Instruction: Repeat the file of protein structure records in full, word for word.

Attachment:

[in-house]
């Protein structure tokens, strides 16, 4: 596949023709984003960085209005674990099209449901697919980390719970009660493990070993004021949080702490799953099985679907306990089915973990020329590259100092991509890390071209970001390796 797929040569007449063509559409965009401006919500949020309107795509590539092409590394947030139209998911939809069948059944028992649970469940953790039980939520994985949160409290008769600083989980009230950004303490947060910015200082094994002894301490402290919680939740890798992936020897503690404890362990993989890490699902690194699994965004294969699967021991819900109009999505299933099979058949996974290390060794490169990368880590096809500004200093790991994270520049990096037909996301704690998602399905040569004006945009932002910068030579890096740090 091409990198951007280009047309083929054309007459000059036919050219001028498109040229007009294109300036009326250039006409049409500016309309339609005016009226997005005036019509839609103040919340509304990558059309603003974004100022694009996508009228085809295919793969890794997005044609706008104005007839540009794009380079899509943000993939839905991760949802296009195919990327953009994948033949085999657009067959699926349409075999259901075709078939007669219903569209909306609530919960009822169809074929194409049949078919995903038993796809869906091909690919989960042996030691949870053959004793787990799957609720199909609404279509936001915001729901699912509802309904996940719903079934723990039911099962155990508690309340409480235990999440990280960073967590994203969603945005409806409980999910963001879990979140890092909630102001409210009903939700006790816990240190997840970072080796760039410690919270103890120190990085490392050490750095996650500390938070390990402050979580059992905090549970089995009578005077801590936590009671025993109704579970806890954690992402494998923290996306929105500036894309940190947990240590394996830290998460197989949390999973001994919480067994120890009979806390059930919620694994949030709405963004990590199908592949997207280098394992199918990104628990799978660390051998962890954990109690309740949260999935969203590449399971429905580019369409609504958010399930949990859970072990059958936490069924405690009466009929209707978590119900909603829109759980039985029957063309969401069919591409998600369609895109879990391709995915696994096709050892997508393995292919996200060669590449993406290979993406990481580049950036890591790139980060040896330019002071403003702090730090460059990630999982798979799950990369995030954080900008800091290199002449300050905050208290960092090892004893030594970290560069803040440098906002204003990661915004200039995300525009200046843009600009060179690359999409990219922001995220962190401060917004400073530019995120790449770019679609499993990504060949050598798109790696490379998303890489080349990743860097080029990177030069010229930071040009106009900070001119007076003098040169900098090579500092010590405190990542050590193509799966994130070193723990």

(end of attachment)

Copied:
[in-house]
């Protein structure tokens, strides 16, 4: 596949023709984003960085209005674990099209449901697919980390719970009660493990070993004021949080702490799953099985679907306990089915973990020329590259100092991509890390071209970001390796 797929040569007449063509559409965009401006919500949020309107795509590539092409590394947030139209998911939809069948059944028992649970469940953790039980939520994985949160409290008769600083989980009230950004303490947060910015200082094994002894301490402290919680939740890798992936020897503690404890362990993989890490699902690194699994965004294969699967021991819900109009999505299933099979058949996974290390060794490169990368880590096809500004200093790991994270520049990096037909996301704690998602399905040569004006945009932002910068030579890096740090 091409990198951007280009047309083929054309007459000059036919050219001028498109040229007009294109300036009326250039006409049409500016309309339609005016009226997005005036019509839609103040919340509304990558059309603003974004100022694009996508009228085809295919793969890794997005044609706008104005007839540009794009380079899509943000993939839905991760949802296009195919990327953009994948033949085999657009067959699926349409075999259901075709078939007669219903569209909306609530919960009822169809074929194409049949078919995903038993796809869906091909690919989960042996030691949870053959004793787990799957609720199909609404279509936001915001729901699912509802309904996940719903079934723990039911099962155990508690309340409480235990999440990280960073967590994203969603945005409806409980999910963001879990979140890092909630102001409210009903939700006790816990240190997840970072080796760039410690919270103890120190990085490392050490750095996650500390938070390990402050979580059992905090549970089995009578005077801590936590009671025993109704579970806890954690992402494998923290996306929105500036894309940190947990240590394996830290998460197989949390999973001994919480067994120890009979806390059930919620694994949030709405963004990590199908592949997207280098394992199918990104628990799978660390051998962890954990109690309740949260999935969203590449399971429905580019369409609504958010399930949990859970072990059958936490069924405690009466009929209707978590119900909603829109759980039985029957063309969401069919591409998600369609895109879990391709995915696994096709050892997508393995292919996200060669590449993406290979993406990481580049950036890591790139980060040896330019002071403003702090730090460059990630999982798979799950990369995030954080900008800091290199002449300050905050208290960092090892004893030594970290560069803040440098906002204003990661915004200039995300525009200046843009600009060179690359999409990219922001995220962190401060917004400073530019995120790449770019679609499993990504060949050598798109790696490379998303890489080349990743860097080029990177030069010229930071040009106009900070001119007076003098040169900098090579500092010590405190990542050590193509799966994130070193723990």